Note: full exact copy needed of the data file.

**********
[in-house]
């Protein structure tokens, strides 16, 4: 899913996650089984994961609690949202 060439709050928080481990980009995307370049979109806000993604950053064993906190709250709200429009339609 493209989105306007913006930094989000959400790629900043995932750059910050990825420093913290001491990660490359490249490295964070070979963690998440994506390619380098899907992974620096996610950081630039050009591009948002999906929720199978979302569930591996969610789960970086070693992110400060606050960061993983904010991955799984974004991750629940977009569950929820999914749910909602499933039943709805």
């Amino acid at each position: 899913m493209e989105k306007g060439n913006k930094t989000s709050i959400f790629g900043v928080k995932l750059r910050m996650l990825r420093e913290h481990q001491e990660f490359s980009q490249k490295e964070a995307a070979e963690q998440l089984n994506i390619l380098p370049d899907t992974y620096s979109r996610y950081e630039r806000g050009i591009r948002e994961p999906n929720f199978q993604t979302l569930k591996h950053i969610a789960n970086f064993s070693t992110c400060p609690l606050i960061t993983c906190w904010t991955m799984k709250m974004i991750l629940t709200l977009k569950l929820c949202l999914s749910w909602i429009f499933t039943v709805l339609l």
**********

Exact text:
[in-house]
């Protein structure tokens, strides 16, 4: 899913996650089984994961609690949202 060439709050928080481990980009995307370049979109806000993604950053064993906190709250709200429009339609 493209989105306007913006930094989000959400790629900043995932750059910050990825420093913290001491990660490359490249490295964070070979963690998440994506390619380098899907992974620096996610950081630039050009591009948002999906929720199978979302569930591996969610789960970086070693992110400060606050960061993983904010991955799984974004991750629940977009569950929820999914749910909602499933039943709805």
């Amino acid at each position: 899913m493209e989105k306007g060439n913006k930094t989000s709050i959400f790629g900043v928080k995932l750059r910050m996650l990825r420093e913290h481990q001491e990660f490359s980009q490249k490295e964070a995307a070979e963690q998440l089984n994506i390619l380098p370049d899907t992974y620096s979109r996610y950081e630039r806000g050009i591009r948002e994961p999906n929720f199978q993604t979302l569930k591996h950053i969610a789960n970086f064993s070693t992110c400060p609690l606050i960061t993983c906190w904010t991955m799984k709250m974004i991750l629940t709200l977009k569950l929820c949202l999914s749910w909602i429009f499933t039943v709805l339609l």